Facebook likes practices have come into question recently. These likes are something that many users actively seek, although there is evidence that some aspects of these likes are open to fraud. There is a system in place that essentially stands to benefit Facebook no matter what. Whether the giant company has set this up itself, or simply winds up benefiting from it, the problem remains the same.
There are two different ways in which customers are able to buy likes on Facebook. The less legitimate manner is to go to an unauthorized website and purchase likes there. These are sites usually from developing countries, particularly Bangladesh, Egypt, India, Indonesia, Nepal, Philippines, and Sri Lanka. These are Facebook like farms where employees are paid to click on like for statuses of paying customers. Essentially, these amount to click farms, and they can be hard to detect, because they are not limited to a given target audience or geographic location. Rather, many of the likes from such click farms are very widespread, and seem to like everything, which really makes them very difficult to track down and specifically identify as illegitimate.
However, Facebook specifically prohibits likes purchased in this manner. In August of 2012,the company officially declared that over 83,000,000 fraudulent “likes” had been deleted. However, this did not get rid of all, or even the majority, of such illegitimate likes. Instead of going to these click farms, the company recommends that customers pay for advertisements and stories sponsoring their products through them. They prominently display their own “Promote Page” option. But the likes that customers ultimately get from paying Facebook for this enhanced exposure seem to have all of the characteristics of likes from illegitimate sources, such as those from click farms. This, in turn, has led to Facebook likes practices that have come into question recently.
Yet, despite the official dislike by Facebook for likes by click farm frauds, it seems that when someone goes through official channels to acquire more attention, and thus more likes, for a sponsored page, they wind up getting likes that have all the characteristics of likes from these click farms. That means that the likes are from an audience that really would have no particular interest in the given page, or the product that it is pushing. One way to tell fake likes from real ones is by the behavior of those who like a given page. It has been shown that likes originating from countries known to have click farms generally have a far less engaged audience than those from countries without click farms, where more legitimate likes tend to stem from. There are fewer comments and other such measures that a truly interested following would tend to produce.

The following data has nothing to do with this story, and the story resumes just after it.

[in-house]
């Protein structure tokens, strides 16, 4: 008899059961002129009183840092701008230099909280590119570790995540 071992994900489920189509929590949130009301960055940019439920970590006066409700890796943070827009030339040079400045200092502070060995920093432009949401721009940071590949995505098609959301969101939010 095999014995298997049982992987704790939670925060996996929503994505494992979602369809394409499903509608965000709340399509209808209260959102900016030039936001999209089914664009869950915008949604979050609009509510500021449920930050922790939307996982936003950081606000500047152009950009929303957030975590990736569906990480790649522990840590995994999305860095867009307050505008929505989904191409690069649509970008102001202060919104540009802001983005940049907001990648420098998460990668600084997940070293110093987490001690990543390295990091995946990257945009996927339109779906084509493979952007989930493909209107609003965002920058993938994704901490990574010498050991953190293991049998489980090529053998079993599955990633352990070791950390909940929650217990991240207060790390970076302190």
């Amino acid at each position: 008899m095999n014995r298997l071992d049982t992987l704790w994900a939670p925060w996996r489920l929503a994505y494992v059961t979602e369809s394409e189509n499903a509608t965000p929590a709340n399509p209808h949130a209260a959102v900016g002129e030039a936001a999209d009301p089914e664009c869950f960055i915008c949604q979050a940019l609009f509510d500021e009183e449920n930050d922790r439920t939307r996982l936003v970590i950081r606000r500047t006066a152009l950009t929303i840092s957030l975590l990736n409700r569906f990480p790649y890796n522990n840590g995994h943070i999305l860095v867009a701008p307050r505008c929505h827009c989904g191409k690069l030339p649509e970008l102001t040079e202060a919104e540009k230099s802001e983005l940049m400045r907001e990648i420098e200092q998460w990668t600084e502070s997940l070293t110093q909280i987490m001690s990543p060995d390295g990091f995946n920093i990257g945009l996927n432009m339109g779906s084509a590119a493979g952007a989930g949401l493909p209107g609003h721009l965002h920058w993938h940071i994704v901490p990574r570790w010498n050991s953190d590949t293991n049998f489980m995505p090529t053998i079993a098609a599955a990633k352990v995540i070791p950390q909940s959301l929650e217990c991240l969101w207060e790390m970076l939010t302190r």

Effectively, paying for these likes has apparently detrimental affects on having an audience truly engaged and interested in liking pages. This is because Facebook makes any post that someone might put up available to a small percentage of their followers. If that post receives decent feedback and comments, then Facebook will distribute that page to still more people. However, when those followers are not actually interested in the post, which tends to be the case with likes from click farms, then these will ultimately get less engagement and less exposure to people that could potentially be interested in the product than if there is a smaller number of likes, so long as those likes are of the legitimate sort. It may seem like a paradox, but what it amounts to is that even if there is a spike in the number of fans and followers for a page or post, this can actually result in less activity and less interest in the site when these inflated numbers come from disinterested click farms. Paradoxically, that means that Facebook can generate even more revenue from illegitimate sites.
These are the reasons that Facebook likes practices have come under scrutiny recently. Ultimately, Facebook comes out the winner almost no matter what happens, at least to this point. If someone goes to them for increased exposure of their page or product, they obviously get money that way. But paying customers may wind up needing to pay for yet more interest when their audience seems particularly disinterested, even though the number of likes for that page has actually increased. To make matters worse, there is no way as of yet to actually eliminate all of these illegitimate likes, and it is hard to see why Facebook actually would seriously crack down on such sites, when they can continue to obtain profits from them. That means that, despite Facebook officially not liking frauds, it nonetheless has a vested interest in keeping the system that it greatly profits from in place.
Opinion by Charles Bordeau
Photo by mkhmarketing – Flickr